Recently, I realized that my preschooler’s playroom was taking on an aspect of my childhood that I remember so clearly. No matter how often I cleaned and sorted, the playroom was always a disaster. My son would walk in and tear every toy out of it’s bin, swipe all his books onto the floor, and then waltz right out of the room. He wasn’t playing, he was just throwing, and once all the toys were thrown, he didn’t want to be in there. When you are living in that clutter, there is no actual freedom (or room) to play.
I researched different strategies for playroom function and storage, and I kept coming back to the idea that stood out to me, the Montessori method. Changing up our playroom style has been life changing in the way my son plays, and it can be for you too, no matter what age your child is (or how far gone your playroom is)! Here are some tips (and reasons why you should implement them) to help revamp the playroom:
1. Get the right fit – Make sure furniture is the right size for your child. If you have a toddler, keep things low to the ground, and make sure they have access to every item. A low desk and chair is a perfect place for your child to set up an activity. Elementary age children can use taller shelves and drawers. Make sure to switch pieces out as your child grows – yard sales and sales groups are a great way to change stuff out every few years for not much cash. The idea behind having child sized items is that your kid can have autonomy – they won’t have to ask you for help in getting the truck out of the closet or off the tall shelf, they can pick out a book on their own, and they can help to clean up too!
2. Create cozy spaces – Before, I had all the furniture around the perimeter of the room. I thought children needed the large open space in the middle of the room to play, and did not want to hinder that. However, just like kids need child sized furniture, they also need child sized spaces. There is a reason kids love to play in tents and forts and playhouses – those smaller spaces are comforting and more manageable for their smaller bodies. Use large furniture to your advantage, and set up small spaces around the room.
3. Change your ideas about storage – Baskets are your new best friend! Almost every toy in our room is now contained in a basket. Previously, I used opaque tubs and buckets, which were promptly poured out. With a wicker or wire basket, your child can see what is inside, and they won’t need to dump out three bins before finding the animal toys that they wanted in the first place.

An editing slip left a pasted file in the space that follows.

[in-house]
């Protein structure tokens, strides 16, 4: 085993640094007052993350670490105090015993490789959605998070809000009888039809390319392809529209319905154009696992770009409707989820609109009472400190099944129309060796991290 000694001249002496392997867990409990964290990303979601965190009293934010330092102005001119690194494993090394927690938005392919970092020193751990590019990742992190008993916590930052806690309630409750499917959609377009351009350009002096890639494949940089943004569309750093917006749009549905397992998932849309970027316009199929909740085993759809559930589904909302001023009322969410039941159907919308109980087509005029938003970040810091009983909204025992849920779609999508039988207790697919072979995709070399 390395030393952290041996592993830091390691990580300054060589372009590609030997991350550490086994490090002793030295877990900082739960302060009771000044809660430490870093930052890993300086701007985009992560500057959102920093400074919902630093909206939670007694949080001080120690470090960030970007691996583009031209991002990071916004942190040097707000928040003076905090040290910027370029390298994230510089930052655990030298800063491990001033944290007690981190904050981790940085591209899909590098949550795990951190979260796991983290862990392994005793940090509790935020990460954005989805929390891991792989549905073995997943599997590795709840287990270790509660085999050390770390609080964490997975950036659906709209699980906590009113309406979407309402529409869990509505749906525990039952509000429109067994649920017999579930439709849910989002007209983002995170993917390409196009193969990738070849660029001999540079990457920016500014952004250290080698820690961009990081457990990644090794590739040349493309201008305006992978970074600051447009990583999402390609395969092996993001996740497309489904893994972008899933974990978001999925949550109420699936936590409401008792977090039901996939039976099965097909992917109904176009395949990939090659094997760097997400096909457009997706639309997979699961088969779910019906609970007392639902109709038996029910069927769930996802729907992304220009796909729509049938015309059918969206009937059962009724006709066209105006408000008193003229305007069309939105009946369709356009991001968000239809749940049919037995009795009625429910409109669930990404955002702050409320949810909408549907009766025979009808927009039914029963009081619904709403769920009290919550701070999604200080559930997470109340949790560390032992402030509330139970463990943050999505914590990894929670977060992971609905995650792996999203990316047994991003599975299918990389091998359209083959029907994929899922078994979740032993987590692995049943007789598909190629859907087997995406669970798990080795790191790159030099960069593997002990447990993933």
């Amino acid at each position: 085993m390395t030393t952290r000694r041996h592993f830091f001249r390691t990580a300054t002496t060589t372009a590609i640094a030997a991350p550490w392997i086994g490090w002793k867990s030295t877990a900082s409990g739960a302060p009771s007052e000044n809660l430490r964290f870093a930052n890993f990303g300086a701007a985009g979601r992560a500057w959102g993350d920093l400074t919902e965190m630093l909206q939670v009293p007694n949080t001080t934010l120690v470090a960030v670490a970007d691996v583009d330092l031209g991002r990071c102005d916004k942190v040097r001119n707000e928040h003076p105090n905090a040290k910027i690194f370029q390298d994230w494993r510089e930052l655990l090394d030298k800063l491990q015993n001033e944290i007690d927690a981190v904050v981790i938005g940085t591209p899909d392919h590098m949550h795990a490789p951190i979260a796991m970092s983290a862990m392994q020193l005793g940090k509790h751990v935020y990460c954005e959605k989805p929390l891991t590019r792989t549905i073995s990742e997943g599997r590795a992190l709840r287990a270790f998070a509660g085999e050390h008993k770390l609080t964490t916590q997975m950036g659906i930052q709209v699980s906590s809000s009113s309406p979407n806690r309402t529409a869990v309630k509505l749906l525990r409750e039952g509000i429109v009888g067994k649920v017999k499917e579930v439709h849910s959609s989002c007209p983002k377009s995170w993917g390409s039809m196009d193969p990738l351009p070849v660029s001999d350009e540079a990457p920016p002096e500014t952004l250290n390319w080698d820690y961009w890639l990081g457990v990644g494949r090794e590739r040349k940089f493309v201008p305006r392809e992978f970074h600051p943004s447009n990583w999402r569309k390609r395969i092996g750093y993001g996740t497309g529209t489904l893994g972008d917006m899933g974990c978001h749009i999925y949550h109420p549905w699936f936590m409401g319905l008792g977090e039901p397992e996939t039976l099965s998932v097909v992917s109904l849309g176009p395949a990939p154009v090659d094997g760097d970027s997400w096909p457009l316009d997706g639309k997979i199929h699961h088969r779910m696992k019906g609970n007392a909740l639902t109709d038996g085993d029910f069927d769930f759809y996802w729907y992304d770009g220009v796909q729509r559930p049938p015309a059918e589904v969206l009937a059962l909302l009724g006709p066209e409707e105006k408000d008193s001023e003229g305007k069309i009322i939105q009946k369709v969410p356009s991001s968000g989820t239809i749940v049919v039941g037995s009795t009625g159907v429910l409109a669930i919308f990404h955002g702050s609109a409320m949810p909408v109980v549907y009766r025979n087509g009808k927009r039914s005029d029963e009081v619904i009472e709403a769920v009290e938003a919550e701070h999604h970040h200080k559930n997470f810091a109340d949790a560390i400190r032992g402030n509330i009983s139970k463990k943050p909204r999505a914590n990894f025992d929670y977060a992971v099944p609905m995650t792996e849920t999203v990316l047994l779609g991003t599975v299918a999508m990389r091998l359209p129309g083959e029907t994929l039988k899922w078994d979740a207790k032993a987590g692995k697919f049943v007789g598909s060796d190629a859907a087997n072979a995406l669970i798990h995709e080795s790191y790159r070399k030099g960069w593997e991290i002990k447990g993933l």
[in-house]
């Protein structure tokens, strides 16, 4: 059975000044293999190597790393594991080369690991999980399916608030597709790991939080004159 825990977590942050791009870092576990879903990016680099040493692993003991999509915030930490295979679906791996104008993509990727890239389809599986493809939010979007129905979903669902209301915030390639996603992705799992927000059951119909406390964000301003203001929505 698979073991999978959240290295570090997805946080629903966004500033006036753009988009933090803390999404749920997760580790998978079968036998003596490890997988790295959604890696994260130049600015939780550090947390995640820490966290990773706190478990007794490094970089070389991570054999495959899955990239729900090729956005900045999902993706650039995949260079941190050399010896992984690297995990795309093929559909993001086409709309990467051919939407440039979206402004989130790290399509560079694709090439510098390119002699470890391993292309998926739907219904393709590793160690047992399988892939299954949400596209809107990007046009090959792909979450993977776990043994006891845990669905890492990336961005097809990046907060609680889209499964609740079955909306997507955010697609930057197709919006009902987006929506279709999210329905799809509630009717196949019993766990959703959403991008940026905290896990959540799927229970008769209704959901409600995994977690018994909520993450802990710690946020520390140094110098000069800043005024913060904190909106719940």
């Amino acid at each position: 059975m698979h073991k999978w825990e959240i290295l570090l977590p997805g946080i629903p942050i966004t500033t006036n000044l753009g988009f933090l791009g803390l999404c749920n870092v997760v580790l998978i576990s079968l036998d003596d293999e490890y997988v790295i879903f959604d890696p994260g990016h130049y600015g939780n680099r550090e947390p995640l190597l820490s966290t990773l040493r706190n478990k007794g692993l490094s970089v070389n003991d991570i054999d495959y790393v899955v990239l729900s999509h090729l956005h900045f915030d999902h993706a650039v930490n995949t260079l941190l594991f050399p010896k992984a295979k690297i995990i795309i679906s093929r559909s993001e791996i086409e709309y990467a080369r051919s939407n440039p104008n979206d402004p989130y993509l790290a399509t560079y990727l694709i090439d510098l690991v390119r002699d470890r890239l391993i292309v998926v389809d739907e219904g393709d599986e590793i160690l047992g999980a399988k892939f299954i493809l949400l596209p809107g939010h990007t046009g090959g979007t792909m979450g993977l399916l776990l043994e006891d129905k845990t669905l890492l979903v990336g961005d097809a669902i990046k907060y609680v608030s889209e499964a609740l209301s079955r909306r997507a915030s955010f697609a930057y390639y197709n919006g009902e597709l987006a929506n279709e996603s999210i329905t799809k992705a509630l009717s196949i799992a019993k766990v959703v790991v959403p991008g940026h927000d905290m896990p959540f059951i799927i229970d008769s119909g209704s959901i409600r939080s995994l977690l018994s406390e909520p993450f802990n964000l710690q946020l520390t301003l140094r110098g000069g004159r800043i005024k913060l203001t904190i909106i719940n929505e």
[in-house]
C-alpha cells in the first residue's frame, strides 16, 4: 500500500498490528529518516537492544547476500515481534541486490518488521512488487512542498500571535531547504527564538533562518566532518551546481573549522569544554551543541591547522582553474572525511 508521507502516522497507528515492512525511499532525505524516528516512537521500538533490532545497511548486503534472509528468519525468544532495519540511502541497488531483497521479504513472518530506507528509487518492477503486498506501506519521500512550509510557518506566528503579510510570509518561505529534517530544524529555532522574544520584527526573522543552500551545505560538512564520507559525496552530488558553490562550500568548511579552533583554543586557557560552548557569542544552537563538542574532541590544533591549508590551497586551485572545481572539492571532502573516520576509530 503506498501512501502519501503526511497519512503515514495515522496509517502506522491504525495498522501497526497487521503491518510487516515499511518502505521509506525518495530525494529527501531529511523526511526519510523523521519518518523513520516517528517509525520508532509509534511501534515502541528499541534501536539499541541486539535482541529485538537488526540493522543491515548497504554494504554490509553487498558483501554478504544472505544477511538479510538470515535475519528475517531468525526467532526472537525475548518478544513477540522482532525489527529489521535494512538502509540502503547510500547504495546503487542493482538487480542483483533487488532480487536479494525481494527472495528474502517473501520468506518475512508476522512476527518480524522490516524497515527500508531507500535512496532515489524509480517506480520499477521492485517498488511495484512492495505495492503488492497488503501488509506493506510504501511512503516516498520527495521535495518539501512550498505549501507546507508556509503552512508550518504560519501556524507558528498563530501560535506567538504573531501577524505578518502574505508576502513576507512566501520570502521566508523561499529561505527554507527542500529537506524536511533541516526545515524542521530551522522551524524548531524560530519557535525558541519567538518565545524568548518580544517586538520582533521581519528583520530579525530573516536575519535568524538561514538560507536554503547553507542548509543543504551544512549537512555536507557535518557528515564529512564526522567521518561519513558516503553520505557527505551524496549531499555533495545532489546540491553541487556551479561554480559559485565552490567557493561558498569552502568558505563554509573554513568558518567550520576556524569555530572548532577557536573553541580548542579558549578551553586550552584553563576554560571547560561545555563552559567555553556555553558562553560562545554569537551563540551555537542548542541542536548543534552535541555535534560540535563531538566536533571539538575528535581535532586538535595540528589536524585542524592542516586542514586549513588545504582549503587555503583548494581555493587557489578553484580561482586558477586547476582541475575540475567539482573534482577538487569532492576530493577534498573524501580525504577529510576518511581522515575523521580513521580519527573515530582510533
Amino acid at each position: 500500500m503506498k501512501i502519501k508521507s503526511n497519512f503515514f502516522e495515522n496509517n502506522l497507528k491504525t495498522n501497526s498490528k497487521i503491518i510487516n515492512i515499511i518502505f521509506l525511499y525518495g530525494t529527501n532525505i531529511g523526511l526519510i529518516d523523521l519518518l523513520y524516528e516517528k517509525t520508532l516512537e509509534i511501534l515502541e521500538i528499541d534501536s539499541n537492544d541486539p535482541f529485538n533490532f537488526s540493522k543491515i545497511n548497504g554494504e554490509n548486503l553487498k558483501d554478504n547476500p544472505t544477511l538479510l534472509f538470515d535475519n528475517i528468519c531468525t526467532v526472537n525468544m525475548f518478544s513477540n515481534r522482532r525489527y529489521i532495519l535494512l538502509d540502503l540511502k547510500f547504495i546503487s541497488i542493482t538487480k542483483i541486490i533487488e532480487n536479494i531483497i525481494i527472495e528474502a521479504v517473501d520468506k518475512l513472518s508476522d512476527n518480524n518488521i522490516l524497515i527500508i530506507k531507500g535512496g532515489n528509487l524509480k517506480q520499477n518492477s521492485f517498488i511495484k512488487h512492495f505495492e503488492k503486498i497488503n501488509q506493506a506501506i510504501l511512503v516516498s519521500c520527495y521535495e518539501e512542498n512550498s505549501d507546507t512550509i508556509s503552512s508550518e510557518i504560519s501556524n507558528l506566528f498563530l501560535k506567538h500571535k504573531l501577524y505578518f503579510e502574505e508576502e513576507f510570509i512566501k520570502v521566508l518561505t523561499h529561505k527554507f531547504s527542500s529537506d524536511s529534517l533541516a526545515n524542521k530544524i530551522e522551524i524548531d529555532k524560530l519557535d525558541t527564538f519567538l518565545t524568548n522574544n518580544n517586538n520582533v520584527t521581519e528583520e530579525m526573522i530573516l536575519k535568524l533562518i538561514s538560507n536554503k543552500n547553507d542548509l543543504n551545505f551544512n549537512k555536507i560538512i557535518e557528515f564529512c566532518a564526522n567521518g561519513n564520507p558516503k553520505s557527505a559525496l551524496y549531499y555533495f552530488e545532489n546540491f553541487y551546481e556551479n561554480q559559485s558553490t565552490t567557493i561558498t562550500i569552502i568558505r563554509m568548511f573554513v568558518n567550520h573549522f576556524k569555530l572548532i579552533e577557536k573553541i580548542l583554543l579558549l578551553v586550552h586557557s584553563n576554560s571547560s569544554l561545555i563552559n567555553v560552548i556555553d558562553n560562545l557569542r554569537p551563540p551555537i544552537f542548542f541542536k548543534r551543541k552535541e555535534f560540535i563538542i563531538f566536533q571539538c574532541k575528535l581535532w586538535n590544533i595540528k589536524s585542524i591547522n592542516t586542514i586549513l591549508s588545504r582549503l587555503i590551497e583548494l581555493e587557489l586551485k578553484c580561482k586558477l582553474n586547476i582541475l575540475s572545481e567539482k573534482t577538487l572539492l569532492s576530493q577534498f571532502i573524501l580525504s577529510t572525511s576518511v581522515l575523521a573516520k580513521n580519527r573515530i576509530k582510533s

4. Make designated play spots – Simplify how your child plays – instead of having them play on the bare floor, it is nice to pull out a rug and encourage them to keep the toys in that area. We have three different rugs, in contrasting colors and different sizes, that we use for this purpose. We also utilize trays, which are a fantastic choice to get a toy or activity from one place to the next, while keeping everything contained and organized.
5. Renovate routines – My son was used to walking into the room and destroying it. I re-styled his entire playroom one night while he was sleeping, so it looked completely different when he went in the next day. I explained that his new playroom was a really fun place to play, and we were going to try to make some new routines around play and clean up. Since the room was new to him, the new routines made sense as well.
With the gorgeous weather we have for 80% of the year here in the East Valley, we do spend the majority of our days outside. But for that part of the day (or the long, sweltering summer months!) when we want to settle in with some books or blocks, we are now able to really spend time enjoying our cozy space, which has made the playroom much more inviting and functional. Instead of a disaster, it is a place that we all want to play in!